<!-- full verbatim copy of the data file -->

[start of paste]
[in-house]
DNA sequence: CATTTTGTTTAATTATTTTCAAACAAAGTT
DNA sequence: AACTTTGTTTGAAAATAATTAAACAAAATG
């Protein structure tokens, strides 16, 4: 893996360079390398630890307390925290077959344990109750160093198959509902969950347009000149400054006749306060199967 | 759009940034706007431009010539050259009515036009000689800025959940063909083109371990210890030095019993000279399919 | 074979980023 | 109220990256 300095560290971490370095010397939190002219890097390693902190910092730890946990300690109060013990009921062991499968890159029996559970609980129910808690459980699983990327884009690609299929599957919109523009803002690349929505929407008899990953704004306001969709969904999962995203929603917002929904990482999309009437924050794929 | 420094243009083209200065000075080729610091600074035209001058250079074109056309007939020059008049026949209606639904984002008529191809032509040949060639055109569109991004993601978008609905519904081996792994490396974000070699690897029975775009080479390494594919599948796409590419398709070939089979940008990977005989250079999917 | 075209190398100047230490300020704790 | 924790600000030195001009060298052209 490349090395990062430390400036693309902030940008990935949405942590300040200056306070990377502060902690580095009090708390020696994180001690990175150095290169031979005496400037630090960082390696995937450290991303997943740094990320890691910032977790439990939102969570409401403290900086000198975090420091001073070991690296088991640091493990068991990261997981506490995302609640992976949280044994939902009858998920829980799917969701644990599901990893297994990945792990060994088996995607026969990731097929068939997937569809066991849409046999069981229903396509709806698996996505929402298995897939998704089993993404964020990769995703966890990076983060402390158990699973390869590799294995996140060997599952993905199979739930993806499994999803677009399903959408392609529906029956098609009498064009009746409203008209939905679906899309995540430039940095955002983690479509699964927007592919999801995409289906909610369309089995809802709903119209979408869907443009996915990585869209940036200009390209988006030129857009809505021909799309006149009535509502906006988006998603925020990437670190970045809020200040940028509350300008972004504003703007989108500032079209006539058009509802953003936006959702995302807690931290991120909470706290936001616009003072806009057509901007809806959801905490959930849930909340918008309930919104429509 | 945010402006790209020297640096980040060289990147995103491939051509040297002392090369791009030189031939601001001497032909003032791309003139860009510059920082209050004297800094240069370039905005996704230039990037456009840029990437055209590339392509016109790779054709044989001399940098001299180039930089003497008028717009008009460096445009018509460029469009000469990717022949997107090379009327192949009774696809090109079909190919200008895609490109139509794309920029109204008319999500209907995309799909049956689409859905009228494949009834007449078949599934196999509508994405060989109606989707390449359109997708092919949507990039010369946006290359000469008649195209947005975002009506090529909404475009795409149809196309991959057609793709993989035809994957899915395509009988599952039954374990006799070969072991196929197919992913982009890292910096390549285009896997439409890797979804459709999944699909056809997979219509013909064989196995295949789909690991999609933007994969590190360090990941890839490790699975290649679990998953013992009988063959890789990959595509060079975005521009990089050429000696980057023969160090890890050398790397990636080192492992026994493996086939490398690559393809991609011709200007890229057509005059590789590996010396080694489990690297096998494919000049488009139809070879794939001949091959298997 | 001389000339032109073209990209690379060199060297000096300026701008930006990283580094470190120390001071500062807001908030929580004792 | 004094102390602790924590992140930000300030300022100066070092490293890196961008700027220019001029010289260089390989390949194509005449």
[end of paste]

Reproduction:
[in-house]
DNA sequence: CATTTTGTTTAATTATTTTCAAACAAAGTT
DNA sequence: AACTTTGTTTGAAAATAATTAAACAAAATG
């Protein structure tokens, strides 16, 4: 893996360079390398630890307390925290077959344990109750160093198959509902969950347009000149400054006749306060199967 | 759009940034706007431009010539050259009515036009000689800025959940063909083109371990210890030095019993000279399919 | 074979980023 | 109220990256 300095560290971490370095010397939190002219890097390693902190910092730890946990300690109060013990009921062991499968890159029996559970609980129910808690459980699983990327884009690609299929599957919109523009803002690349929505929407008899990953704004306001969709969904999962995203929603917002929904990482999309009437924050794929 | 420094243009083209200065000075080729610091600074035209001058250079074109056309007939020059008049026949209606639904984002008529191809032509040949060639055109569109991004993601978008609905519904081996792994490396974000070699690897029975775009080479390494594919599948796409590419398709070939089979940008990977005989250079999917 | 075209190398100047230490300020704790 | 924790600000030195001009060298052209 490349090395990062430390400036693309902030940008990935949405942590300040200056306070990377502060902690580095009090708390020696994180001690990175150095290169031979005496400037630090960082390696995937450290991303997943740094990320890691910032977790439990939102969570409401403290900086000198975090420091001073070991690296088991640091493990068991990261997981506490995302609640992976949280044994939902009858998920829980799917969701644990599901990893297994990945792990060994088996995607026969990731097929068939997937569809066991849409046999069981229903396509709806698996996505929402298995897939998704089993993404964020990769995703966890990076983060402390158990699973390869590799294995996140060997599952993905199979739930993806499994999803677009399903959408392609529906029956098609009498064009009746409203008209939905679906899309995540430039940095955002983690479509699964927007592919999801995409289906909610369309089995809802709903119209979408869907443009996915990585869209940036200009390209988006030129857009809505021909799309006149009535509502906006988006998603925020990437670190970045809020200040940028509350300008972004504003703007989108500032079209006539058009509802953003936006959702995302807690931290991120909470706290936001616009003072806009057509901007809806959801905490959930849930909340918008309930919104429509 | 945010402006790209020297640096980040060289990147995103491939051509040297002392090369791009030189031939601001001497032909003032791309003139860009510059920082209050004297800094240069370039905005996704230039990037456009840029990437055209590339392509016109790779054709044989001399940098001299180039930089003497008028717009008009460096445009018509460029469009000469990717022949997107090379009327192949009774696809090109079909190919200008895609490109139509794309920029109204008319999500209907995309799909049956689409859905009228494949009834007449078949599934196999509508994405060989109606989707390449359109997708092919949507990039010369946006290359000469008649195209947005975002009506090529909404475009795409149809196309991959057609793709993989035809994957899915395509009988599952039954374990006799070969072991196929197919992913982009890292910096390549285009896997439409890797979804459709999944699909056809997979219509013909064989196995295949789909690991999609933007994969590190360090990941890839490790699975290649679990998953013992009988063959890789990959595509060079975005521009990089050429000696980057023969160090890890050398790397990636080192492992026994493996086939490398690559393809991609011709200007890229057509005059590789590996010396080694489990690297096998494919000049488009139809070879794939001949091959298997 | 001389000339032109073209990209690379060199060297000096300026701008930006990283580094470190120390001071500062807001908030929580004792 | 004094102390602790924590992140930000300030300022100066070092490293890196961008700027220019001029010289260089390989390949194509005449």